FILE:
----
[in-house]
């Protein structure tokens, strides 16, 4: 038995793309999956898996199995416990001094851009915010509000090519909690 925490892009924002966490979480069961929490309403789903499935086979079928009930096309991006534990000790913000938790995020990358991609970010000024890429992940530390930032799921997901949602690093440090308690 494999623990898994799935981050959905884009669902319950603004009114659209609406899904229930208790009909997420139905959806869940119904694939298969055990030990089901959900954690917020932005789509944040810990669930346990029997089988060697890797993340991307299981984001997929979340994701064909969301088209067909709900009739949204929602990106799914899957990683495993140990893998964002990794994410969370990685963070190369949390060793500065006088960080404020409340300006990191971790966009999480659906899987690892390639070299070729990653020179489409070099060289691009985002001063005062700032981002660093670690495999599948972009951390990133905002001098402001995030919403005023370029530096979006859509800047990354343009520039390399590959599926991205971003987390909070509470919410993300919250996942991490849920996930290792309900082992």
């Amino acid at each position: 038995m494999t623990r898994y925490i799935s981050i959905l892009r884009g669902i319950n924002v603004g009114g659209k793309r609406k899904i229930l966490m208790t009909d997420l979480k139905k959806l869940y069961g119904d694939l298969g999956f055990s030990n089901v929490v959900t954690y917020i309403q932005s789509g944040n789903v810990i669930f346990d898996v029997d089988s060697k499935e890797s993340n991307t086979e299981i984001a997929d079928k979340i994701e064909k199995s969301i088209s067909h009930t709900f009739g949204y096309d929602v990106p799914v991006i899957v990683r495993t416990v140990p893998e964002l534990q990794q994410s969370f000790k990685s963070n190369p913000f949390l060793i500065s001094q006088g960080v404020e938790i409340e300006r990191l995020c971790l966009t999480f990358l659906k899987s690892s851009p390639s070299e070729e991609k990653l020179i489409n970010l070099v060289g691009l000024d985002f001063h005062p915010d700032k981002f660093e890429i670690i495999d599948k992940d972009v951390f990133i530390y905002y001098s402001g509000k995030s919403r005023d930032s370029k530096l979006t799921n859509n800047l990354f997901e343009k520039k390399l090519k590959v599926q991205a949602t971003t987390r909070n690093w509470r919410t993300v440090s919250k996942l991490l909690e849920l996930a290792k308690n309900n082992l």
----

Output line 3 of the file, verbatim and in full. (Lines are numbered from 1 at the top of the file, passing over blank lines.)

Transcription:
């Amino acid at each position: 038995m494999t623990r898994y925490i799935s981050i959905l892009r884009g669902i319950n924002v603004g009114g659209k793309r609406k899904i229930l966490m208790t009909d997420l979480k139905k959806l869940y069961g119904d694939l298969g999956f055990s030990n089901v929490v959900t954690y917020i309403q932005s789509g944040n789903v810990i669930f346990d898996v029997d089988s060697k499935e890797s993340n991307t086979e299981i984001a997929d079928k979340i994701e064909k199995s969301i088209s067909h009930t709900f009739g949204y096309d929602v990106p799914v991006i899957v990683r495993t416990v140990p893998e964002l534990q990794q994410s969370f000790k990685s963070n190369p913000f949390l060793i500065s001094q006088g960080v404020e938790i409340e300006r990191l995020c971790l966009t999480f990358l659906k899987s690892s851009p390639s070299e070729e991609k990653l020179i489409n970010l070099v060289g691009l000024d985002f001063h005062p915010d700032k981002f660093e890429i670690i495999d599948k992940d972009v951390f990133i530390y905002y001098s402001g509000k995030s919403r005023d930032s370029k530096l979006t799921n859509n800047l990354f997901e343009k520039k390399l090519k590959v599926q991205a949602t971003t987390r909070n690093w509470r919410t993300v440090s919250k996942l991490l909690e849920l996930a290792k308690n309900n082992l």